Many people are not cut out for a 9 to 5 work day. They require adrenaline highs and the prospect of making millions. Though bounty hunting is sometimes a dangerous job, it's an exciting field that includes international travel, interesting associates and the promise of lucrative bounties. Read the steps listed below and learn about how you can become a bounty hunter.

  • Research your local bail laws. Bail laws differ depending on where you live. In order to obtain the most lucrative bounties, you must be an expert on your area's bail laws. Research the local laws by visiting a local law library and contacting a variety of law-enforcement professionals including officers, bail bondsmen and lawyers. These professionals may become your partners in the future.
  • Acquire bounty hunter training. Although you can try training online, it's best to be trained by a professional, experienced bounty hunter working in your area. Bounty hunting is often a dangerous profession that forces you to interact with a wide range of people from questionable backgrounds. Thorough training -- in topics ranging from surveillance to fire arms -- will educate you as well as protect you in your duties as a bounty hunter.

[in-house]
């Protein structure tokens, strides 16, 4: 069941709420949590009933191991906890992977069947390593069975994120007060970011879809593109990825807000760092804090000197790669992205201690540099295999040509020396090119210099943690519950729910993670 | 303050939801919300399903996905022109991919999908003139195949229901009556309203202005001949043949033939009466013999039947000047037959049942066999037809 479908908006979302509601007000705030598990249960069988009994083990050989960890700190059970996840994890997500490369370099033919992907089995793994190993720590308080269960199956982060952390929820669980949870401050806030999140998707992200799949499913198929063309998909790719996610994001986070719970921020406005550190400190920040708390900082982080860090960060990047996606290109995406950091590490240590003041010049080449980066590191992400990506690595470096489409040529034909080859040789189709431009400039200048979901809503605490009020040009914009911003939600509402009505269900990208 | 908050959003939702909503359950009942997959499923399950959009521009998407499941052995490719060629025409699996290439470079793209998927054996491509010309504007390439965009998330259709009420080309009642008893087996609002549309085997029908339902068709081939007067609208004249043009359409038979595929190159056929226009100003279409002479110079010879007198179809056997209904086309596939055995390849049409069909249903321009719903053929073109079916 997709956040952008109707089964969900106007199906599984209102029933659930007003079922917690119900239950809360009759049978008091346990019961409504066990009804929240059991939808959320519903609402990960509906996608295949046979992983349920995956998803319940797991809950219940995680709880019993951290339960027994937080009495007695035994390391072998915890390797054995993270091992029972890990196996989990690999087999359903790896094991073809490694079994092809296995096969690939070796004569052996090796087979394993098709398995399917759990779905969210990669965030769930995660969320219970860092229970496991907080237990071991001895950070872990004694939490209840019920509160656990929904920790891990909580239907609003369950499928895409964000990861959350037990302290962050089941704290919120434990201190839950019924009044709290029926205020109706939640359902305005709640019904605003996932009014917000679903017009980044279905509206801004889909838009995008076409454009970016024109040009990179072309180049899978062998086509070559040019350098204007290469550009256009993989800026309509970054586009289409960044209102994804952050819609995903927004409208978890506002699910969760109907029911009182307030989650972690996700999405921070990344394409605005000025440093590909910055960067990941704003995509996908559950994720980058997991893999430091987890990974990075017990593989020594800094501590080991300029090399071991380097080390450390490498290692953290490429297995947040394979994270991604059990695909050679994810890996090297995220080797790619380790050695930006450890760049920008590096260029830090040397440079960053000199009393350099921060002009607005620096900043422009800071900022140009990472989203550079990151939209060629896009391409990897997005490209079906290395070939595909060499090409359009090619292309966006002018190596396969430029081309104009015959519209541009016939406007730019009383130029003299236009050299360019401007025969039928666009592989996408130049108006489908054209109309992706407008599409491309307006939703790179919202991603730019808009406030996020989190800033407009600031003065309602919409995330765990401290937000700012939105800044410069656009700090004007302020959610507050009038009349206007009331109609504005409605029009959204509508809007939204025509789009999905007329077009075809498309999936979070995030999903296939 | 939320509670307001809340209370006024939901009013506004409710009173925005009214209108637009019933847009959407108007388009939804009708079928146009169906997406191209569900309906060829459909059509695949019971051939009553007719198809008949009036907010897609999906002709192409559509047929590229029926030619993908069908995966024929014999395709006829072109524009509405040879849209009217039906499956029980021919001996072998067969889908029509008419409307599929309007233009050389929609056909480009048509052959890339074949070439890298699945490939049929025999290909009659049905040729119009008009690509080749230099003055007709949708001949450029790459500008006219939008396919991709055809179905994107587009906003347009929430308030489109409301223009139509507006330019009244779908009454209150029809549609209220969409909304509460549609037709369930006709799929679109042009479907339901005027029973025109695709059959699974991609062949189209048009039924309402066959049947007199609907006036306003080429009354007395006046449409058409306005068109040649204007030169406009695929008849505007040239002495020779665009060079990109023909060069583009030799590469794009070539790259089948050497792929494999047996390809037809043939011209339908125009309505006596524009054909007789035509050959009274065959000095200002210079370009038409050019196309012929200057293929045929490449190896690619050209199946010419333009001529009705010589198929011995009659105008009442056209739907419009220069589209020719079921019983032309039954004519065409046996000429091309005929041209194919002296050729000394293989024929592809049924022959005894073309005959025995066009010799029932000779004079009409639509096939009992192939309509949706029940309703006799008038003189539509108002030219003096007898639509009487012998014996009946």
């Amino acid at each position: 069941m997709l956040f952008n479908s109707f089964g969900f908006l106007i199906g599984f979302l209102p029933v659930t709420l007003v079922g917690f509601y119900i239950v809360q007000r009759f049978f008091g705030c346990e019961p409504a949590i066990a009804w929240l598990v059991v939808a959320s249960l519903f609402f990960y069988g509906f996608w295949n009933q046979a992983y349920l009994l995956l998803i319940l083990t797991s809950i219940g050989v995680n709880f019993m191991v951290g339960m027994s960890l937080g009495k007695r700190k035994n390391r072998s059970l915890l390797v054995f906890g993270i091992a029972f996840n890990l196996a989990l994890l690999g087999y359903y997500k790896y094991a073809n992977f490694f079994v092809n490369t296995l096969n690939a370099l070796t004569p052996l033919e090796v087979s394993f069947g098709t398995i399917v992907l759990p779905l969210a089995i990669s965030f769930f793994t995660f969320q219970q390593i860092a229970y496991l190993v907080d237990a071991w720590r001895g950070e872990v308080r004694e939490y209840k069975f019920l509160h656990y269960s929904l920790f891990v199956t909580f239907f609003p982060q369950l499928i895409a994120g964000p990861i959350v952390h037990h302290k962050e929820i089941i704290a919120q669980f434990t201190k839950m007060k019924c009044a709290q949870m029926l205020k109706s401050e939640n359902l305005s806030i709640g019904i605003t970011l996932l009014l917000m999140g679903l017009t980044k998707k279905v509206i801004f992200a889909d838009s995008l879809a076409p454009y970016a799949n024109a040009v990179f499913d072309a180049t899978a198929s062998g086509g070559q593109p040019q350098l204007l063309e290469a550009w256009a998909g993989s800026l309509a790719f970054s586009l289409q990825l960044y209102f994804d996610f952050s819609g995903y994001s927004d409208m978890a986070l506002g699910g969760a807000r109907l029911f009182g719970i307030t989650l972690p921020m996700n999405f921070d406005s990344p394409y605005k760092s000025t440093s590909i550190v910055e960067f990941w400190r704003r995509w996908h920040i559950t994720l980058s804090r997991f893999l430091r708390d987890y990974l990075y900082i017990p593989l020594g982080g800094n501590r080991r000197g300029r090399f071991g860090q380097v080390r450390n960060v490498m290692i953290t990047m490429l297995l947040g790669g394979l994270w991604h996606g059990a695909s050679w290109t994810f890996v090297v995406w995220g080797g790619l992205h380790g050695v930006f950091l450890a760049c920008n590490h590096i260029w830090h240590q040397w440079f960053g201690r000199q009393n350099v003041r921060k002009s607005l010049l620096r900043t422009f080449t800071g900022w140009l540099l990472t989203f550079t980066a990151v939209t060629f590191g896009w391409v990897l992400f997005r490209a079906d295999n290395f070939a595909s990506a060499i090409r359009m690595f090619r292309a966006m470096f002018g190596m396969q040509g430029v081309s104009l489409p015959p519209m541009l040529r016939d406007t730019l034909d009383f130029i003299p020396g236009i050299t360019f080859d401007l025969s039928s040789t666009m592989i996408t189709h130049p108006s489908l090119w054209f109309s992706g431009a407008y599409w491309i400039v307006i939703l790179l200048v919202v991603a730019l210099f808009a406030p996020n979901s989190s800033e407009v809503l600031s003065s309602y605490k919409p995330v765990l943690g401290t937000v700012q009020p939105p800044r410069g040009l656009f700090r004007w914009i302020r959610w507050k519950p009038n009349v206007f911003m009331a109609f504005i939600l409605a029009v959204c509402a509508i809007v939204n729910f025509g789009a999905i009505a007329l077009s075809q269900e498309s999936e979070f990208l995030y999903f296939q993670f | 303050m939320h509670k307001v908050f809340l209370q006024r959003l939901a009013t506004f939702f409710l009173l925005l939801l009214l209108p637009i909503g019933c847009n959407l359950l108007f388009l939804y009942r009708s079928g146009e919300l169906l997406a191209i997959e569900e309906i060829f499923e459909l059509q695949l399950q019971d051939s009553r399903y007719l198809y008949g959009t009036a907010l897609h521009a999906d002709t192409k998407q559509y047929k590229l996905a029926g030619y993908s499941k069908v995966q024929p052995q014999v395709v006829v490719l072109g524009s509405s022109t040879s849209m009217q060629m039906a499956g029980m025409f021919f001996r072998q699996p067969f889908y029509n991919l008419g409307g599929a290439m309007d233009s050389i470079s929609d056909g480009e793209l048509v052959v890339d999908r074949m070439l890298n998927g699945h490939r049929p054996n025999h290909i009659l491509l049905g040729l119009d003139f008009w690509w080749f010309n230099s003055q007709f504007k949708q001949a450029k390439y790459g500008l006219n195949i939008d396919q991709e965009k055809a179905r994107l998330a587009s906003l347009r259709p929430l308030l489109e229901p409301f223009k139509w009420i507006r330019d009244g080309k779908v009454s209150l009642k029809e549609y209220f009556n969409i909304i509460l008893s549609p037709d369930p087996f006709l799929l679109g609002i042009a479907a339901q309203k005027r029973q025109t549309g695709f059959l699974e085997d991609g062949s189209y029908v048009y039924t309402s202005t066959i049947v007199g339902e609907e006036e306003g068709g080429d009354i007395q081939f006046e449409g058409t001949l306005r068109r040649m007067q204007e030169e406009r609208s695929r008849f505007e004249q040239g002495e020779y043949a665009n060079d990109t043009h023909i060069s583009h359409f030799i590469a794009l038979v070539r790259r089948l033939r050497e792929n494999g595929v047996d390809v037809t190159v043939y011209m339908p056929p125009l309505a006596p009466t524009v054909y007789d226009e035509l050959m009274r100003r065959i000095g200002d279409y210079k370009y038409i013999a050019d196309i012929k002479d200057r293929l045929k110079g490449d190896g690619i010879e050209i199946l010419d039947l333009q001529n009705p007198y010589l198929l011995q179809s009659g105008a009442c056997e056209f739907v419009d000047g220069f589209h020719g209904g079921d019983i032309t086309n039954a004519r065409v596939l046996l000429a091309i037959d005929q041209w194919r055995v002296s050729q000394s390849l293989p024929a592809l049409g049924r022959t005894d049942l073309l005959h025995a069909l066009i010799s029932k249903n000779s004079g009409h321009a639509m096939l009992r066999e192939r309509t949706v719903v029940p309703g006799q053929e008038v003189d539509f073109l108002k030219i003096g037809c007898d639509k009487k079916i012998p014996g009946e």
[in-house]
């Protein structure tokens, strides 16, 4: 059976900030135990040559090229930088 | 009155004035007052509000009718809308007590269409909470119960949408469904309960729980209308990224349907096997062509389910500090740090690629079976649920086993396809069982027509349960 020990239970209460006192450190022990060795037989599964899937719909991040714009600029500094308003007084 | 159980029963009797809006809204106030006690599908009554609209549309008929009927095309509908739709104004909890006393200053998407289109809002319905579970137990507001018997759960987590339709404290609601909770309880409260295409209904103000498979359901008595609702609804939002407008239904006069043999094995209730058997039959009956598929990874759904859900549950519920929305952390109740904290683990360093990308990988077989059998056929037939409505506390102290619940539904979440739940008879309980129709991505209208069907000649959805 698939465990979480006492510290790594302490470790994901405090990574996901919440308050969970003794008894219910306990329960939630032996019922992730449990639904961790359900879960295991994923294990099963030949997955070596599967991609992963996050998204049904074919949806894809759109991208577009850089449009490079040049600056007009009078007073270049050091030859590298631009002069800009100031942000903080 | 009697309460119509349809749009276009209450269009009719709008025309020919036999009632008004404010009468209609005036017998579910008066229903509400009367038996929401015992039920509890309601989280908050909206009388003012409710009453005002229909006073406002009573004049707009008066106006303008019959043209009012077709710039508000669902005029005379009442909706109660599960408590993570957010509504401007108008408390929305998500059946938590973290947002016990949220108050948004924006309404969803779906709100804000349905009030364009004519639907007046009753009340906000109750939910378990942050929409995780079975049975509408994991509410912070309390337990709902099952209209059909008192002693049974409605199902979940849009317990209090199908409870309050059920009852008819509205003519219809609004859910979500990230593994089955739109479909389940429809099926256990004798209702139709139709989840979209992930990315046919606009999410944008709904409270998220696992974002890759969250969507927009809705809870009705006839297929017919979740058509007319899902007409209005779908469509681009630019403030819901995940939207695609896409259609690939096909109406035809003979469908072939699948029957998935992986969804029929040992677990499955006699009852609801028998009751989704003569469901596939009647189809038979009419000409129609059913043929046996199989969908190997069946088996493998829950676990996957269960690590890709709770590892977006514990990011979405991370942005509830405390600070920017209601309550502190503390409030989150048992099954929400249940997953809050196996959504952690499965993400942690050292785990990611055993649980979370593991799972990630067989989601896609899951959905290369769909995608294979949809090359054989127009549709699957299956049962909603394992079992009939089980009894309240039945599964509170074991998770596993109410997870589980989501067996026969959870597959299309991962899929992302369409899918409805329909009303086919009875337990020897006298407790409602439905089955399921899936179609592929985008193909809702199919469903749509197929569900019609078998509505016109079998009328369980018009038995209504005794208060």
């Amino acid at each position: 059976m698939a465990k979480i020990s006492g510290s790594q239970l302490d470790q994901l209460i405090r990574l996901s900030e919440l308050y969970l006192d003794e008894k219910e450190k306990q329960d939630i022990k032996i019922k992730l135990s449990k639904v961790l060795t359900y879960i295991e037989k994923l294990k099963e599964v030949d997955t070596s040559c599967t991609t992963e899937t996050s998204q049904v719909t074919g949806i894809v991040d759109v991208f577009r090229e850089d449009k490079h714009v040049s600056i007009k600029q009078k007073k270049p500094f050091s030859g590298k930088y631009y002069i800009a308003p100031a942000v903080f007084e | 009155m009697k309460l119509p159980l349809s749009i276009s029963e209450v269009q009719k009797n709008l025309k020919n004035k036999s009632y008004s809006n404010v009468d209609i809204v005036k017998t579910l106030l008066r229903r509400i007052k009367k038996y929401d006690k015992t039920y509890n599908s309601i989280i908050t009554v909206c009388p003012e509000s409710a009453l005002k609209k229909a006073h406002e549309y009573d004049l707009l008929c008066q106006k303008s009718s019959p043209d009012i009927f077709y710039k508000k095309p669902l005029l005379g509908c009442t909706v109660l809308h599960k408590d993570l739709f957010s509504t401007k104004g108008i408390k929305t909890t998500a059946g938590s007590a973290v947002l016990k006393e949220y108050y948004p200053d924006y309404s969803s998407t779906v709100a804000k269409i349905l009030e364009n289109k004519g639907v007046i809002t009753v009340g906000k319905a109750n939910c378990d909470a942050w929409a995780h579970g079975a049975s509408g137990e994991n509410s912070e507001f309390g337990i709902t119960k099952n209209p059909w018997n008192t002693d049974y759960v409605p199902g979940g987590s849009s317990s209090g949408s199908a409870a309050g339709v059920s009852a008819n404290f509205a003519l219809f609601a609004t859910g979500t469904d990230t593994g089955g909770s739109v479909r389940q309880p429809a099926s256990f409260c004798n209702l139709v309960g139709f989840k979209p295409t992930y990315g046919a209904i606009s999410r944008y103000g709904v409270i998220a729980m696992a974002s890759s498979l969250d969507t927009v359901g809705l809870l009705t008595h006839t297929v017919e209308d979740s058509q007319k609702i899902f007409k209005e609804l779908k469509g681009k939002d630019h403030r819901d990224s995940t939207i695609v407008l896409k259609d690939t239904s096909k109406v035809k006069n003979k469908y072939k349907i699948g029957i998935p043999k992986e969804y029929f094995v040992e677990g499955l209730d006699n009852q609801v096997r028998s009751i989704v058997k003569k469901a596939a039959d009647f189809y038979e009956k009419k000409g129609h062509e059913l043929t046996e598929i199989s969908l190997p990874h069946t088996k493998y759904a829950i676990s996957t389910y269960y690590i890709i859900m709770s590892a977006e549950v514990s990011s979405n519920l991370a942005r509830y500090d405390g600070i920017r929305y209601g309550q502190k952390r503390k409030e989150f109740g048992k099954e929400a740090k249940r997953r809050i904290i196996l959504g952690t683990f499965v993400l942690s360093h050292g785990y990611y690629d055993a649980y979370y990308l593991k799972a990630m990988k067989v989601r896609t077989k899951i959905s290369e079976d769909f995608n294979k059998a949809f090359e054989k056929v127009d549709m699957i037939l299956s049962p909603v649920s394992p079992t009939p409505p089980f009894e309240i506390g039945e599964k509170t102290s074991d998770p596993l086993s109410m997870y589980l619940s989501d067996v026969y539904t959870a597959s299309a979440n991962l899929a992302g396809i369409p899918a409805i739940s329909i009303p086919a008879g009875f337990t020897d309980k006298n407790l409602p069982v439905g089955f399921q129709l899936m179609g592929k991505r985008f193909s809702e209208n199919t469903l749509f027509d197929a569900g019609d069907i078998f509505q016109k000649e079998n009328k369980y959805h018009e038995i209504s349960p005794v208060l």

• Obtain licensing. Depending on where you live, licensing procedures will differ. Contact your local commissioner of public safety and see where you can obtain the proper licensing to enable you to start working as a bounty hunter [source: Moore].

Remember that bounty hunting is a dangerous job. You may find yourself in the company of dangerous strangers or in unfamiliar countries with different practices and modes of operation [source: Brass]. It's best to collaborate with a seasoned bounty hunter before starting your own agency.